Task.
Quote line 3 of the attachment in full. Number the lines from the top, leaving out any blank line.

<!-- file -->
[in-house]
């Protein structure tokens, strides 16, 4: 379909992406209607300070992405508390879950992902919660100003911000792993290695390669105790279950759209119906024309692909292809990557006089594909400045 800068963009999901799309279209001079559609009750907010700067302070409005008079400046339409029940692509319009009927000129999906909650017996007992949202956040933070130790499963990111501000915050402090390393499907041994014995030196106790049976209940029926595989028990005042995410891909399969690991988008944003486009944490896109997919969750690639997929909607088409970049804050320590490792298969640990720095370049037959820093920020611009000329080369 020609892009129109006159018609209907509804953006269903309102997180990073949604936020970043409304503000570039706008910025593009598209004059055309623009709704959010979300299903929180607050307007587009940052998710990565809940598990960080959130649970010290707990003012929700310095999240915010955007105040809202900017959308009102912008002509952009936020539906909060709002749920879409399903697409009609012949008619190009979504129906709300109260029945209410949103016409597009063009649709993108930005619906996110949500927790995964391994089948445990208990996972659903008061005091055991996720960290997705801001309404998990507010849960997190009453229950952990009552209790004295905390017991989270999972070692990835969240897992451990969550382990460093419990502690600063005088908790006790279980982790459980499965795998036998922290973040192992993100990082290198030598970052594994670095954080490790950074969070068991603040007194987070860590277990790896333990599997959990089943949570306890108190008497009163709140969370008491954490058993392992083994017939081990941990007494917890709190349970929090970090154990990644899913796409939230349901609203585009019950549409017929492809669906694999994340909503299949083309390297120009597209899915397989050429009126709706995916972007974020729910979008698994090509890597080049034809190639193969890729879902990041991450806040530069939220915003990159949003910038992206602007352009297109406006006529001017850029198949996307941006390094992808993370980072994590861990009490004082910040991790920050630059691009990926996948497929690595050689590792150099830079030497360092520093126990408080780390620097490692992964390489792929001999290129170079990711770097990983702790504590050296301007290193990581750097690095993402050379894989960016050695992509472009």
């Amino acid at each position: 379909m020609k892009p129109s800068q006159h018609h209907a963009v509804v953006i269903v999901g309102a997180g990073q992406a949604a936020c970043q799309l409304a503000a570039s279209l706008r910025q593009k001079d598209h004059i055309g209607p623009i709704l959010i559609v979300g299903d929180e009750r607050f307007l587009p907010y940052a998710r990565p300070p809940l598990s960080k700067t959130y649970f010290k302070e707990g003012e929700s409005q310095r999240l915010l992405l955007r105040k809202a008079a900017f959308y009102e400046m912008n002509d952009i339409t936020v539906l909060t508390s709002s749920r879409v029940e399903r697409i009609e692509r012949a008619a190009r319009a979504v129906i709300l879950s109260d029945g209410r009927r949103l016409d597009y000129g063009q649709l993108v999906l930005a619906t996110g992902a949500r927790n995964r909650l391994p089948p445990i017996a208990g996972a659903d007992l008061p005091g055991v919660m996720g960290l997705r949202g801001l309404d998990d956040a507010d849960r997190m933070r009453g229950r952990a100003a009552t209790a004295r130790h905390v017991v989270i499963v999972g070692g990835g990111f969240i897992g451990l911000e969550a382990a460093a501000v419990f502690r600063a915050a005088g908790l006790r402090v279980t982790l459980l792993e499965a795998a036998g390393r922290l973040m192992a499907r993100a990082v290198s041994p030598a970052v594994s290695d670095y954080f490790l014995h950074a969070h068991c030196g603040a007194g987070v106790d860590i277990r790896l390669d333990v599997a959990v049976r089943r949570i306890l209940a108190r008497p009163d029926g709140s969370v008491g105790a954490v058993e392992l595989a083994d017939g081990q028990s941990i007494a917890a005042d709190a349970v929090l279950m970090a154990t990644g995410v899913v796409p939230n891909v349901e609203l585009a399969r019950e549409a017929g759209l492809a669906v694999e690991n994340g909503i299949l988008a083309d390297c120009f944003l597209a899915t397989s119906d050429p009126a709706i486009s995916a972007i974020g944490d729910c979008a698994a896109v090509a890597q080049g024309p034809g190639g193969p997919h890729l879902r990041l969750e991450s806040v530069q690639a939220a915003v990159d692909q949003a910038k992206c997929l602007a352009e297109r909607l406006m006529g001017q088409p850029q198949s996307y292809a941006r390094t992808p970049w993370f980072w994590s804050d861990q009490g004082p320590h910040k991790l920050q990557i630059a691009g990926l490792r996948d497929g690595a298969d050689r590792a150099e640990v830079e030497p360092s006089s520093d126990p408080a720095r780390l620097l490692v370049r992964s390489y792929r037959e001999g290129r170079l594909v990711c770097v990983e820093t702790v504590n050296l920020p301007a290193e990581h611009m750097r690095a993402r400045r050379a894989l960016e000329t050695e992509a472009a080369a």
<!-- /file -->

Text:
């Amino acid at each position: 379909m020609k892009p129109s800068q006159h018609h209907a963009v509804v953006i269903v999901g309102a997180g990073q992406a949604a936020c970043q799309l409304a503000a570039s279209l706008r910025q593009k001079d598209h004059i055309g209607p623009i709704l959010i559609v979300g299903d929180e009750r607050f307007l587009p907010y940052a998710r990565p300070p809940l598990s960080k700067t959130y649970f010290k302070e707990g003012e929700s409005q310095r999240l915010l992405l955007r105040k809202a008079a900017f959308y009102e400046m912008n002509d952009i339409t936020v539906l909060t508390s709002s749920r879409v029940e399903r697409i009609e692509r012949a008619a190009r319009a979504v129906i709300l879950s109260d029945g209410r009927r949103l016409d597009y000129g063009q649709l993108v999906l930005a619906t996110g992902a949500r927790n995964r909650l391994p089948p445990i017996a208990g996972a659903d007992l008061p005091g055991v919660m996720g960290l997705r949202g801001l309404d998990d956040a507010d849960r997190m933070r009453g229950r952990a100003a009552t209790a004295r130790h905390v017991v989270i499963v999972g070692g990835g990111f969240i897992g451990l911000e969550a382990a460093a501000v419990f502690r600063a915050a005088g908790l006790r402090v279980t982790l459980l792993e499965a795998a036998g390393r922290l973040m192992a499907r993100a990082v290198s041994p030598a970052v594994s290695d670095y954080f490790l014995h950074a969070h068991c030196g603040a007194g987070v106790d860590i277990r790896l390669d333990v599997a959990v049976r089943r949570i306890l209940a108190r008497p009163d029926g709140s969370v008491g105790a954490v058993e392992l595989a083994d017939g081990q028990s941990i007494a917890a005042d709190a349970v929090l279950m970090a154990t990644g995410v899913v796409p939230n891909v349901e609203l585009a399969r019950e549409a017929g759209l492809a669906v694999e690991n994340g909503i299949l988008a083309d390297c120009f944003l597209a899915t397989s119906d050429p009126a709706i486009s995916a972007i974020g944490d729910c979008a698994a896109v090509a890597q080049g024309p034809g190639g193969p997919h890729l879902r990041l969750e991450s806040v530069q690639a939220a915003v990159d692909q949003a910038k992206c997929l602007a352009e297109r909607l406006m006529g001017q088409p850029q198949s996307y292809a941006r390094t992808p970049w993370f980072w994590s804050d861990q009490g004082p320590h910040k991790l920050q990557i630059a691009g990926l490792r996948d497929g690595a298969d050689r590792a150099e640990v830079e030497p360092s006089s520093d126990p408080a720095r780390l620097l490692v370049r992964s390489y792929r037959e001999g290129r170079l594909v990711c770097v990983e820093t702790v504590n050296l920020p301007a290193e990581h611009m750097r690095a993402r400045r050379a894989l960016e000329t050695e992509a472009a080369a």